Apr 27 2015

Helium Tank/ ABHR Dispenser Location

Q: Can we have a helium tank if secured properly in gift shop? And what are requirements for hand sanitizer locations- location to switches or outlets?

A: Provided the tank is secured properly, and there is less than 300 cubic feet of compressed gas total in the Gift Shop, you may have a helium tank in the shop. The typical ‘H’ tank (which is approximately 9 inches in diameter and about 55 inches tall) contains 250 cubic feet, so 1 ‘H’ tank properly secured in the gift shop would be permissible (but only one tank). Joint Commission has changed their requirements to allow the Alcohol Based Hand Rub (ABHR) dispensers to be mounted no less than 1 inch side-to-side to an electrical outlet or an electrical switch. However, CMS is still on the definition of no less than 6 inches center-to-center between an ABHR dispenser and an electrical outlet or switch. Once the new 2012 edition of the Life Safety Code is adopted, then CMS will be on the same page as Joint Commission


Aug 01 2009

Gift Shops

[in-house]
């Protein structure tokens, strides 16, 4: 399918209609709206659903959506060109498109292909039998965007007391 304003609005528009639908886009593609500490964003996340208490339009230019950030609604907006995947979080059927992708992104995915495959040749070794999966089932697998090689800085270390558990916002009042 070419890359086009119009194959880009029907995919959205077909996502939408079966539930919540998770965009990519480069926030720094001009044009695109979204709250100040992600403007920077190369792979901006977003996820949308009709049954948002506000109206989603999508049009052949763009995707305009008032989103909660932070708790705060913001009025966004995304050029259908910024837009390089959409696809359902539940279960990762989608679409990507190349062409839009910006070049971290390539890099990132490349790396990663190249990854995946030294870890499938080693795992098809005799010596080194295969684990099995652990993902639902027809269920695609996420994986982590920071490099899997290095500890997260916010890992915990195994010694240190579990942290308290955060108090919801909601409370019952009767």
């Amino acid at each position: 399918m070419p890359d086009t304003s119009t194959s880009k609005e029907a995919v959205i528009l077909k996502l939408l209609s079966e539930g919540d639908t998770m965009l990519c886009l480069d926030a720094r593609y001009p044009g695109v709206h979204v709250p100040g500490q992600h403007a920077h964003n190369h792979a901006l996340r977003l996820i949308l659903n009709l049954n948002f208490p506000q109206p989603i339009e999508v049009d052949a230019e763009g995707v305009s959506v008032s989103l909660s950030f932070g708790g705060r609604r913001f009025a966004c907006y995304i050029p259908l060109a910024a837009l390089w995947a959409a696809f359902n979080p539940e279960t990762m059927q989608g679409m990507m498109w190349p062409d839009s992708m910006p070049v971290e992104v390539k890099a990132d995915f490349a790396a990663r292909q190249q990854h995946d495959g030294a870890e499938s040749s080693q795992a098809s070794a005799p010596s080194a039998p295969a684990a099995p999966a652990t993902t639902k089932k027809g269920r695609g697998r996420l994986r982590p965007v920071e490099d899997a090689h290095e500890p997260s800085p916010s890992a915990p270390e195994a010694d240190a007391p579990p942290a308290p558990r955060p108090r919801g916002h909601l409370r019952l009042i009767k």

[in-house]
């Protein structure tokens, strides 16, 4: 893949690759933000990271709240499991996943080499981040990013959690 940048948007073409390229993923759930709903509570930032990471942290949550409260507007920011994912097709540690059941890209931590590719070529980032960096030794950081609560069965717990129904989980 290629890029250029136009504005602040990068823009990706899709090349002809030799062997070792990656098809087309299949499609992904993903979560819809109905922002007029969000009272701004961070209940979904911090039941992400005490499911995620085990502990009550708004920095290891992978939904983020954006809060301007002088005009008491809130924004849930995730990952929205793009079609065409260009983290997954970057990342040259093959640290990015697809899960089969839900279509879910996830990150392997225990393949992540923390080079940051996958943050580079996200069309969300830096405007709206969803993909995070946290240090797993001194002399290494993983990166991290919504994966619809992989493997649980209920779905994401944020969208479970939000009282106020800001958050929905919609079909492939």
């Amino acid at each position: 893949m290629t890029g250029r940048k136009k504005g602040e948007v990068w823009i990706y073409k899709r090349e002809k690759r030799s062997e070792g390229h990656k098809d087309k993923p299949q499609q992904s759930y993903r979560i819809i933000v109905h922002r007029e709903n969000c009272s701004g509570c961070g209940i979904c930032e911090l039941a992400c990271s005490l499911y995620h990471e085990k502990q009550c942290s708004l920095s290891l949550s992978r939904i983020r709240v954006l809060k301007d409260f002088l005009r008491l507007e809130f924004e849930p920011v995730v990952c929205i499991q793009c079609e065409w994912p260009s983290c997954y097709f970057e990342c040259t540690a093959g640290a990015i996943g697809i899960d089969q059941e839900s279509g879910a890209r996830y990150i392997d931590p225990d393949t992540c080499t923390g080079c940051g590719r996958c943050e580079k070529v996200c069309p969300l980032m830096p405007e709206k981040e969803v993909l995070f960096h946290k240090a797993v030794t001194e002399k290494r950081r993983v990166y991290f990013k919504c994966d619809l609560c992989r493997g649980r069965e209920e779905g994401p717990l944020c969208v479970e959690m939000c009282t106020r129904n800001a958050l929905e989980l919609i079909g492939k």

Category: Gift Shops,Questions and AnswersBKeyes @ 2:24 pm
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Q: Are hospital gift shops required to be treated as hazardous areas? We had a survey recently and the inspector said the entrance door to our gift shop needed to have positive latching hardware.

A: This is one of those “it depends” answers. Section 19.3.2.5 of the 2000 Life Safety Code clearly states that gift shops are required to be treated as hazardous areas if they contain combustible items in quantities considered hazardous. Most hospital gift shops do contain items that are considered combustible, such as greeting cards, stuffed animals, clothing, and other items. The question is: Are they in sufficient quantities to be considered hazardous? This is a question that only an Authority Having Jurisdiction (AHJ) can answer. If an accreditation surveyor were to consider the combustible items in sufficient quantities to be a hazard, then the gift shop must be treated as a hazardous area. However, please be aware that there are more than one AHJ, and in most cases, an opinion of one AHJ does not have much bearing on the opinion of another AHJ. Therefore, I suggest that you be very conservative on this issue, and if your gift shop has any combustible items, then treat it as a hazardous room and all corridor doors must be positive latching. This would require either automatic sprinkler protection with smoke-resistant self-closing positive latching doors, or 1-hour fire rated walls with ¾-hour fire rated self-closing positive latching doors, or both if new. When a gift shop does not have combustible items on display or in storage, and does not exceed 500 square feet, and is fully protected by sprinklers, then it does not have to be treated as a hazardous area, meaning it could be open to the corridor.